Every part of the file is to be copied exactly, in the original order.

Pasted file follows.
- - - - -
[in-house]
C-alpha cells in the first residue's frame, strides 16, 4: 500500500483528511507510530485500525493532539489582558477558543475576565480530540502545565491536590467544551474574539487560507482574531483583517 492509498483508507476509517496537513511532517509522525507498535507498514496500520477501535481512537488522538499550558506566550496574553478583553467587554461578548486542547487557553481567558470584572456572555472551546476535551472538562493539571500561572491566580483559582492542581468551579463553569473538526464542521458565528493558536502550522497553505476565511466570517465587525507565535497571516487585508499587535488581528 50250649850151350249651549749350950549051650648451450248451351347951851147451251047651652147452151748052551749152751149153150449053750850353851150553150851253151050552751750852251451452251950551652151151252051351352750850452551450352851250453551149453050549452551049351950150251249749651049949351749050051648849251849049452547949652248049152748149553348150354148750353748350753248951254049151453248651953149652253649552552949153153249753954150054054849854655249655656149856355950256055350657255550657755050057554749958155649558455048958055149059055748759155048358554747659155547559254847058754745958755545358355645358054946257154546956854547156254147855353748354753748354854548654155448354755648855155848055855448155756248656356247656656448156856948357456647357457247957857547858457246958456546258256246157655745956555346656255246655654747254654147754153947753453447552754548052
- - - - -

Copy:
[in-house]
C-alpha cells in the first residue's frame, strides 16, 4: 500500500483528511507510530485500525493532539489582558477558543475576565480530540502545565491536590467544551474574539487560507482574531483583517 492509498483508507476509517496537513511532517509522525507498535507498514496500520477501535481512537488522538499550558506566550496574553478583553467587554461578548486542547487557553481567558470584572456572555472551546476535551472538562493539571500561572491566580483559582492542581468551579463553569473538526464542521458565528493558536502550522497553505476565511466570517465587525507565535497571516487585508499587535488581528 50250649850151350249651549749350950549051650648451450248451351347951851147451251047651652147452151748052551749152751149153150449053750850353851150553150851253151050552751750852251451452251950551652151151252051351352750850452551450352851250453551149453050549452551049351950150251249749651049949351749050051648849251849049452547949652248049152748149553348150354148750353748350753248951254049151453248651953149652253649552552949153153249753954150054054849854655249655656149856355950256055350657255550657755050057554749958155649558455048958055149059055748759155048358554747659155547559254847058754745958755545358355645358054946257154546956854547156254147855353748354753748354854548654155448354755648855155848055855448155756248656356247656656448156856948357456647357457247957857547858457246958456546258256246157655745956555346656255246655654747254654147754153947753453447552754548052